Science and Theories

14. Pedagogy – Pedagogy refers to the science of education, including the design of learning environments and study of their relative effectiveness. It is also used to define different approaches to teaching and learning, eg a connectivist or constructivist pedagogy.

15. Constructivism – Constructivism is a theory that argues that learning occurs as a dialogue between prior knowledge and new material. To achieve meaningful learning outcomes learners must “construct” their own concept and update or revise it based on whether or not their interpretation was valid. A good example might be applying the scientific method to a different situation than the one you learned it in. Constructionism is Seymour Papert’s variation on this, but they basically mean the same thing. Project-based learning, learn-by-doing approaches, and simulation learning are all inspired by Constructivism.

16. Pasteur’s Quadrant – Pasteur’s quadrant refers to a hybrid approach to traditional scientific research strategies. Much of the research is categorized into the specialized categories of “basic” research or “applied” research. Basic research is research aiming to discover the nature of things, whereas applied research attempts to solve real-world problems. Research in Pasteur’s Quadrant is thought to provide both basic and applied research value. This quadrant is often used to describe and classify research studies in education:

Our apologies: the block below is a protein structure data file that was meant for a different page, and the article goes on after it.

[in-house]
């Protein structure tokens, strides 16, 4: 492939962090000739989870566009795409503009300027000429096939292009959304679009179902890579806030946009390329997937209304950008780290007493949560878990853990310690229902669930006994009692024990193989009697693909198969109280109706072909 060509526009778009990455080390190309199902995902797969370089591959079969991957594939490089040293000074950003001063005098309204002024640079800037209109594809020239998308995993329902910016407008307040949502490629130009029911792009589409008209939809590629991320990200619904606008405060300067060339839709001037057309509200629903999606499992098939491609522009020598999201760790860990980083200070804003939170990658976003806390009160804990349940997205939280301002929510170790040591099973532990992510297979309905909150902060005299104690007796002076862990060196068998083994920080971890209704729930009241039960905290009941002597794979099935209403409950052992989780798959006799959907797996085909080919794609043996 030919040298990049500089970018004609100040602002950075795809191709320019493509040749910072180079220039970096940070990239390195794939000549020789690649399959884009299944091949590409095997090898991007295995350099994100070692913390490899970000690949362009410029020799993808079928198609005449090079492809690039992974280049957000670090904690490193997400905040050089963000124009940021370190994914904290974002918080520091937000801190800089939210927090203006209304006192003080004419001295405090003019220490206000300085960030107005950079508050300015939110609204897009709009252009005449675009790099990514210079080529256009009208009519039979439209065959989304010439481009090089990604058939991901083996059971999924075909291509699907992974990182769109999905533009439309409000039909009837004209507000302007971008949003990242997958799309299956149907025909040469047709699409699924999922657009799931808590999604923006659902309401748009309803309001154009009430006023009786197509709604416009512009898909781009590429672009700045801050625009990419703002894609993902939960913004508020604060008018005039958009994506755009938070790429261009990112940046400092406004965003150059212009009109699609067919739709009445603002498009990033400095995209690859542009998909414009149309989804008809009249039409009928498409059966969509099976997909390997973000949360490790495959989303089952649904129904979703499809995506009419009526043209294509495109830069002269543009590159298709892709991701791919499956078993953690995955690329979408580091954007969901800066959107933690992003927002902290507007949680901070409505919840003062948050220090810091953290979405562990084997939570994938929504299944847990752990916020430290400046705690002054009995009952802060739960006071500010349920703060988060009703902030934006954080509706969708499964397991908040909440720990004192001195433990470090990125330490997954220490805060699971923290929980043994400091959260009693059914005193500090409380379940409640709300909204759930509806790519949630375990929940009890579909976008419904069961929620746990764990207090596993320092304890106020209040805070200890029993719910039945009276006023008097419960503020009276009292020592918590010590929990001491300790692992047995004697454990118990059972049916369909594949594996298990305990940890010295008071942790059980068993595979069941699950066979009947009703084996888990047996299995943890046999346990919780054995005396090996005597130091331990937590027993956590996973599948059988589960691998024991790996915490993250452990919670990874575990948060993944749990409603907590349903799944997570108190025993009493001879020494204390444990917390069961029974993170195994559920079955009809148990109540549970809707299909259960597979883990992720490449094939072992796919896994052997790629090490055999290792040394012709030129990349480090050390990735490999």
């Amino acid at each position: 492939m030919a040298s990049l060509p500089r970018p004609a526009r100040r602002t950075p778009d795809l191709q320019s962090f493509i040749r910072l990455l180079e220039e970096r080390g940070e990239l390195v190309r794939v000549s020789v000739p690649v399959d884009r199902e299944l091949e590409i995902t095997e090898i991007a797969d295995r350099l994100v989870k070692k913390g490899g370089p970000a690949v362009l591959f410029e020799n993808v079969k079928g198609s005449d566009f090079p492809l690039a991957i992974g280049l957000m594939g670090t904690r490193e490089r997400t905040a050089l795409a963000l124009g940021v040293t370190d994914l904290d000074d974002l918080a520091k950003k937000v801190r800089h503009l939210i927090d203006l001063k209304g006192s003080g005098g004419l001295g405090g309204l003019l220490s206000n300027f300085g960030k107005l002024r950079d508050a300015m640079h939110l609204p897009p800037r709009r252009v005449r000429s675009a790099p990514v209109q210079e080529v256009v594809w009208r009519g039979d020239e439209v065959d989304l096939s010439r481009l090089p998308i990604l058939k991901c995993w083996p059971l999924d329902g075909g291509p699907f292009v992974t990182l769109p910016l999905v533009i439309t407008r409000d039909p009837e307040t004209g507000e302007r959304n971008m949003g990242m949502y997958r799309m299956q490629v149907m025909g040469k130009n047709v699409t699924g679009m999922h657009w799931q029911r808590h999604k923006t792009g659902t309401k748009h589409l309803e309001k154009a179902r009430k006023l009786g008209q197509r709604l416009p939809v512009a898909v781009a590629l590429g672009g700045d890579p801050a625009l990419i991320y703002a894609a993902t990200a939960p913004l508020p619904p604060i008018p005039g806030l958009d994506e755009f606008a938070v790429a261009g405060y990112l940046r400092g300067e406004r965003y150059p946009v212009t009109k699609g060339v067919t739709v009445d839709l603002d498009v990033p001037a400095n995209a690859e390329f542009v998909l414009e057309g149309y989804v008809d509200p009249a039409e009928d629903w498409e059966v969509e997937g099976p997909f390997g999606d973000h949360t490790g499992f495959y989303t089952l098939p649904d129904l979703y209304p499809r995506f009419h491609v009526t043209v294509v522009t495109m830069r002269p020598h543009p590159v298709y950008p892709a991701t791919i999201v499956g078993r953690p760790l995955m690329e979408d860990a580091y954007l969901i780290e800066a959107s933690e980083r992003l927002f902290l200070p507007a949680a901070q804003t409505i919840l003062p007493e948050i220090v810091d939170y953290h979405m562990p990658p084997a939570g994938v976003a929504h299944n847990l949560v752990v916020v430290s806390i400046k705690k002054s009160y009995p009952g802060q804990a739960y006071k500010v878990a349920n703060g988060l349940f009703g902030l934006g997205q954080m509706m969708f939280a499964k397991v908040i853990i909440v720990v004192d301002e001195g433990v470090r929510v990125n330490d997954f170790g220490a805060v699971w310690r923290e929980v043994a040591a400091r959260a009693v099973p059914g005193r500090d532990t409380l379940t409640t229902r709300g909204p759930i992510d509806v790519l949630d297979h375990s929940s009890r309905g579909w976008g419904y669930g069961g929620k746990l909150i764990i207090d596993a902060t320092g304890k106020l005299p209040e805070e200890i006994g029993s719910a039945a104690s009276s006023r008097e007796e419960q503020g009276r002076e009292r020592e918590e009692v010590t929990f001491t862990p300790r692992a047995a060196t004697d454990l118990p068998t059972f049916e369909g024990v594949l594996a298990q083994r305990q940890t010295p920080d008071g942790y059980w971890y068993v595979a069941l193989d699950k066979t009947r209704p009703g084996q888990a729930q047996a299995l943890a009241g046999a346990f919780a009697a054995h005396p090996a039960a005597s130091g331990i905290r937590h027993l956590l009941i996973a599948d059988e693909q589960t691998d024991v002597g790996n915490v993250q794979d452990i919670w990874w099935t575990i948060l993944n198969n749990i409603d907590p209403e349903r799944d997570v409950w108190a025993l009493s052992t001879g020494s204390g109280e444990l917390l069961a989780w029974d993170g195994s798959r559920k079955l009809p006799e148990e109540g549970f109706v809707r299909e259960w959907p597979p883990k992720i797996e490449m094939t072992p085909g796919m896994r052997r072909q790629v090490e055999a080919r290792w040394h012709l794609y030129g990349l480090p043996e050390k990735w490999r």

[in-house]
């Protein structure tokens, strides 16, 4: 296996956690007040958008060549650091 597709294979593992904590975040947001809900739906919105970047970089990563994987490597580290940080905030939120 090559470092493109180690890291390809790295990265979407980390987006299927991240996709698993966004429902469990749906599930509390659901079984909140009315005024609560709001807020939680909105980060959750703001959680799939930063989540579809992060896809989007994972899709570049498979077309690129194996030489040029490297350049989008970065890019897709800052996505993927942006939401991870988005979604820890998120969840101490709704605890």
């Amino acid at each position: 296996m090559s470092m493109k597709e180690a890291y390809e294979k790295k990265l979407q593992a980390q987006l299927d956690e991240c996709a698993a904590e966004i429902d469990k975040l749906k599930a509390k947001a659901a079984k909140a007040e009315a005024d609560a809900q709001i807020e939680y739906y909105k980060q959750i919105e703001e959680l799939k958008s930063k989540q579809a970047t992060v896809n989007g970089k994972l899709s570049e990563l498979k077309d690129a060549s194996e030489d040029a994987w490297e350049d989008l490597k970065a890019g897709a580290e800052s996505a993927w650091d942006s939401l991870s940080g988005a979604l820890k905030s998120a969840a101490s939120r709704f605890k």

Pasteur's Quadrant

17. Behaviorism – Behaviorism is an educational theory that suggests that standardized tests provide a reliable measure for students’ knowledge. The idea arose with the development of public schools and the challenge of comparing the relative success of different teaching techniques. Critics of the behaviorist approach argue that not only do standardized tests fail to demonstrate the true ability of each student, but our reliance on them leads to inefficient teaching practices that focus on success on these tests. Some critics also shun the administration of anxiety-provoking exams.

18. STEM - STEM is an acronym for ‘science, technology, engineering, and mathematics’. A similar term is MINT, which refers to mathematics, information sciences, natural sciences, and technology. ‘STEM’ is most often used in discussions on education policy in response to the perceived lack of participation in technological careers, despite the increase in open positions in relevant fields.

Learning Strategies and Educational Approaches

19. Informal Learning - Informal learning, as opposed to formal learning, does not involve specific objectives or structure. Instead, informal learning refers to a more passive type of learning that often occurs through experience and in unplanned ways. Making education feel more informal, as can be the case with gamification, may be an effective strategy for improving student performance.